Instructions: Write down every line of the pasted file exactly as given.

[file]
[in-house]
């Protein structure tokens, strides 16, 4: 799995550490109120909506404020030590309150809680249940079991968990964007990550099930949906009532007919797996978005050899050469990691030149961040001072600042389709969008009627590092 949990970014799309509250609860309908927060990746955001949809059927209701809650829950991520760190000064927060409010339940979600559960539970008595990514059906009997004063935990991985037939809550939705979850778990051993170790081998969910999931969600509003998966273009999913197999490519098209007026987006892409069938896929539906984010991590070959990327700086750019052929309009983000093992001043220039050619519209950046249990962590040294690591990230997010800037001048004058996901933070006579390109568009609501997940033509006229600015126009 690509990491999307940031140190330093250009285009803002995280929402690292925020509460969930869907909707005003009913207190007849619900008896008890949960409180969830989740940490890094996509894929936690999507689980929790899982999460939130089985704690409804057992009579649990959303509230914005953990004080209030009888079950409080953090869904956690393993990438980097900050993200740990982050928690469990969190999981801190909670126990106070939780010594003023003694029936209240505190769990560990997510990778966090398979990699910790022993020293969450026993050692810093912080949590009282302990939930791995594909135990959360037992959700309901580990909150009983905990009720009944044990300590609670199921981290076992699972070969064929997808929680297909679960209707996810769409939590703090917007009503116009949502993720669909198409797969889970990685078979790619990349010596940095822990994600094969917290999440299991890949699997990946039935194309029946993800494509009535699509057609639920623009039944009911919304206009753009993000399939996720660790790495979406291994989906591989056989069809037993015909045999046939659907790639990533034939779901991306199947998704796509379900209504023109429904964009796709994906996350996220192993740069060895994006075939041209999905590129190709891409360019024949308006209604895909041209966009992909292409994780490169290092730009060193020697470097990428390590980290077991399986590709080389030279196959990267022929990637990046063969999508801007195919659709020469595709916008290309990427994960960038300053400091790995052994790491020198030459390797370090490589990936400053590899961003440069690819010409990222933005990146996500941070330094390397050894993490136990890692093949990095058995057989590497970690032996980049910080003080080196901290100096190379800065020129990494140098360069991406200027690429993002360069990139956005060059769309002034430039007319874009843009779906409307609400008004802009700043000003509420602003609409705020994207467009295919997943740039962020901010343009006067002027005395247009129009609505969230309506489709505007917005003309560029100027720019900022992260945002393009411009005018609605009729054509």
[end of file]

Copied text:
[in-house]
């Protein structure tokens, strides 16, 4: 799995550490109120909506404020030590309150809680249940079991968990964007990550099930949906009532007919797996978005050899050469990691030149961040001072600042389709969008009627590092 949990970014799309509250609860309908927060990746955001949809059927209701809650829950991520760190000064927060409010339940979600559960539970008595990514059906009997004063935990991985037939809550939705979850778990051993170790081998969910999931969600509003998966273009999913197999490519098209007026987006892409069938896929539906984010991590070959990327700086750019052929309009983000093992001043220039050619519209950046249990962590040294690591990230997010800037001048004058996901933070006579390109568009609501997940033509006229600015126009 690509990491999307940031140190330093250009285009803002995280929402690292925020509460969930869907909707005003009913207190007849619900008896008890949960409180969830989740940490890094996509894929936690999507689980929790899982999460939130089985704690409804057992009579649990959303509230914005953990004080209030009888079950409080953090869904956690393993990438980097900050993200740990982050928690469990969190999981801190909670126990106070939780010594003023003694029936209240505190769990560990997510990778966090398979990699910790022993020293969450026993050692810093912080949590009282302990939930791995594909135990959360037992959700309901580990909150009983905990009720009944044990300590609670199921981290076992699972070969064929997808929680297909679960209707996810769409939590703090917007009503116009949502993720669909198409797969889970990685078979790619990349010596940095822990994600094969917290999440299991890949699997990946039935194309029946993800494509009535699509057609639920623009039944009911919304206009753009993000399939996720660790790495979406291994989906591989056989069809037993015909045999046939659907790639990533034939779901991306199947998704796509379900209504023109429904964009796709994906996350996220192993740069060895994006075939041209999905590129190709891409360019024949308006209604895909041209966009992909292409994780490169290092730009060193020697470097990428390590980290077991399986590709080389030279196959990267022929990637990046063969999508801007195919659709020469595709916008290309990427994960960038300053400091790995052994790491020198030459390797370090490589990936400053590899961003440069690819010409990222933005990146996500941070330094390397050894993490136990890692093949990095058995057989590497970690032996980049910080003080080196901290100096190379800065020129990494140098360069991406200027690429993002360069990139956005060059769309002034430039007319874009843009779906409307609400008004802009700043000003509420602003609409705020994207467009295919997943740039962020901010343009006067002027005395247009129009609505969230309506489709505007917005003309560029100027720019900022992260945002393009411009005018609605009729054509």